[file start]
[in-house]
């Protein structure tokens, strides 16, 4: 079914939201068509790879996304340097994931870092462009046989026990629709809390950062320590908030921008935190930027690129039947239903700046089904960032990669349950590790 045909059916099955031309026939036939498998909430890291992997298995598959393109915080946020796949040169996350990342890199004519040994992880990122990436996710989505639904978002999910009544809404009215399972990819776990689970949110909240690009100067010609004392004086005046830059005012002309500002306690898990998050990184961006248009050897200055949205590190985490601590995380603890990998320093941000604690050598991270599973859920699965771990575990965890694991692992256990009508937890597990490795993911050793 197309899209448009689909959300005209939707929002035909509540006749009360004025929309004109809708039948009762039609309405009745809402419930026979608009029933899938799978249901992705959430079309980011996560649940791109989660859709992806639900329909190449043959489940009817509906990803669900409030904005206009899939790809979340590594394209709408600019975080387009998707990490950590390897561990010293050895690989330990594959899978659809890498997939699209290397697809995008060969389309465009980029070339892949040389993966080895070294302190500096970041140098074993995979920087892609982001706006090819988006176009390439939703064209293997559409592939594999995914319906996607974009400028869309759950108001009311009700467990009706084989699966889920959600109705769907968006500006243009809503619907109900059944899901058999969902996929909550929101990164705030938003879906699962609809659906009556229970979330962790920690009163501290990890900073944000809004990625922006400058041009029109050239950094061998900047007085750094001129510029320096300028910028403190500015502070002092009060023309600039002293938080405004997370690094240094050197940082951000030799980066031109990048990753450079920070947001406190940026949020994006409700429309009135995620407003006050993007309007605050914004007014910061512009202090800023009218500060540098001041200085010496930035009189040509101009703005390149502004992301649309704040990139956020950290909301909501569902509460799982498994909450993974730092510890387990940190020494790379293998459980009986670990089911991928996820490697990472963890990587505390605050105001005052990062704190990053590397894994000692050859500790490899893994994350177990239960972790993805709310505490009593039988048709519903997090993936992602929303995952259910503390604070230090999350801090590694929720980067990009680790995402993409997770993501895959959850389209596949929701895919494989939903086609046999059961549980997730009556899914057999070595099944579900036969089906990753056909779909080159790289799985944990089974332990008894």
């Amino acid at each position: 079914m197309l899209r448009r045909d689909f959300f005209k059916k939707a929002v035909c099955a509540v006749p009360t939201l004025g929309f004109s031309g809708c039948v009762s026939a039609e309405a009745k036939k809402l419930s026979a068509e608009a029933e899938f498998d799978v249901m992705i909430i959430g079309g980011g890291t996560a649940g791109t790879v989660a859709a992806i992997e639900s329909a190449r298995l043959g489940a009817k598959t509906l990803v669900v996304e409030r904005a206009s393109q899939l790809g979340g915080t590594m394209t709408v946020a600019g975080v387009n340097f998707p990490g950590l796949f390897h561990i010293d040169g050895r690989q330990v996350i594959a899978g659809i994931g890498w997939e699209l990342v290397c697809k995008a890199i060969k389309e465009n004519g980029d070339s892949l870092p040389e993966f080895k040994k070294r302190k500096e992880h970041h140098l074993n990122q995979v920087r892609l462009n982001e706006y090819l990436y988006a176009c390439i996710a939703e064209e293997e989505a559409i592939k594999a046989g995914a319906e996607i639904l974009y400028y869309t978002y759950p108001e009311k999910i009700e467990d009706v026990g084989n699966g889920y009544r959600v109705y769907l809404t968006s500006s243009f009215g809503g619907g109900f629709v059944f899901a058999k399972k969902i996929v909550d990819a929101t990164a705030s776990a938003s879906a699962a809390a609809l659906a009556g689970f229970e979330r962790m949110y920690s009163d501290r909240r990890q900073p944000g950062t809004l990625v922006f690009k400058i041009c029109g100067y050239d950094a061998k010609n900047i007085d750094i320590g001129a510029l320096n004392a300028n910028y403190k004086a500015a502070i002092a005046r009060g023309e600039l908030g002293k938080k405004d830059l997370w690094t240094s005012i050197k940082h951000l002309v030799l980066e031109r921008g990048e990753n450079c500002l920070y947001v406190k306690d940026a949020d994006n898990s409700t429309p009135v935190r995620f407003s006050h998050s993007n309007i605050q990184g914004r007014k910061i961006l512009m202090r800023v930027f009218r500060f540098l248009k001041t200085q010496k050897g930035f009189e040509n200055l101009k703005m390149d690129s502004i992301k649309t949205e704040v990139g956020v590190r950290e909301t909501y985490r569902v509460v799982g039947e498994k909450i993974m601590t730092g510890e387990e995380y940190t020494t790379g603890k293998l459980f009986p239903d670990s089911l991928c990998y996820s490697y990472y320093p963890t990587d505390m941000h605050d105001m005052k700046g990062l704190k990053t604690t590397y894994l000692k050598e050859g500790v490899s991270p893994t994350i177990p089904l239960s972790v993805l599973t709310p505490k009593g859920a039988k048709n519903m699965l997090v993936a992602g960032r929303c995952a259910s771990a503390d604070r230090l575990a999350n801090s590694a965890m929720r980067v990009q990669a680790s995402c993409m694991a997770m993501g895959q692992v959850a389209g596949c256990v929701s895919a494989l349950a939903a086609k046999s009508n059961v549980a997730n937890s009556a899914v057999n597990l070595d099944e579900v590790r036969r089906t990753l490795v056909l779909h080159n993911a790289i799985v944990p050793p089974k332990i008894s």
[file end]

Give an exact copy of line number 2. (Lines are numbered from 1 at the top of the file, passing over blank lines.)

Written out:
């Protein structure tokens, strides 16, 4: 079914939201068509790879996304340097994931870092462009046989026990629709809390950062320590908030921008935190930027690129039947239903700046089904960032990669349950590790 045909059916099955031309026939036939498998909430890291992997298995598959393109915080946020796949040169996350990342890199004519040994992880990122990436996710989505639904978002999910009544809404009215399972990819776990689970949110909240690009100067010609004392004086005046830059005012002309500002306690898990998050990184961006248009050897200055949205590190985490601590995380603890990998320093941000604690050598991270599973859920699965771990575990965890694991692992256990009508937890597990490795993911050793 197309899209448009689909959300005209939707929002035909509540006749009360004025929309004109809708039948009762039609309405009745809402419930026979608009029933899938799978249901992705959430079309980011996560649940791109989660859709992806639900329909190449043959489940009817509906990803669900409030904005206009899939790809979340590594394209709408600019975080387009998707990490950590390897561990010293050895690989330990594959899978659809890498997939699209290397697809995008060969389309465009980029070339892949040389993966080895070294302190500096970041140098074993995979920087892609982001706006090819988006176009390439939703064209293997559409592939594999995914319906996607974009400028869309759950108001009311009700467990009706084989699966889920959600109705769907968006500006243009809503619907109900059944899901058999969902996929909550929101990164705030938003879906699962609809659906009556229970979330962790920690009163501290990890900073944000809004990625922006400058041009029109050239950094061998900047007085750094001129510029320096300028910028403190500015502070002092009060023309600039002293938080405004997370690094240094050197940082951000030799980066031109990048990753450079920070947001406190940026949020994006409700429309009135995620407003006050993007309007605050914004007014910061512009202090800023009218500060540098001041200085010496930035009189040509101009703005390149502004992301649309704040990139956020950290909301909501569902509460799982498994909450993974730092510890387990940190020494790379293998459980009986670990089911991928996820490697990472963890990587505390605050105001005052990062704190990053590397894994000692050859500790490899893994994350177990239960972790993805709310505490009593039988048709519903997090993936992602929303995952259910503390604070230090999350801090590694929720980067990009680790995402993409997770993501895959959850389209596949929701895919494989939903086609046999059961549980997730009556899914057999070595099944579900036969089906990753056909779909080159790289799985944990089974332990008894």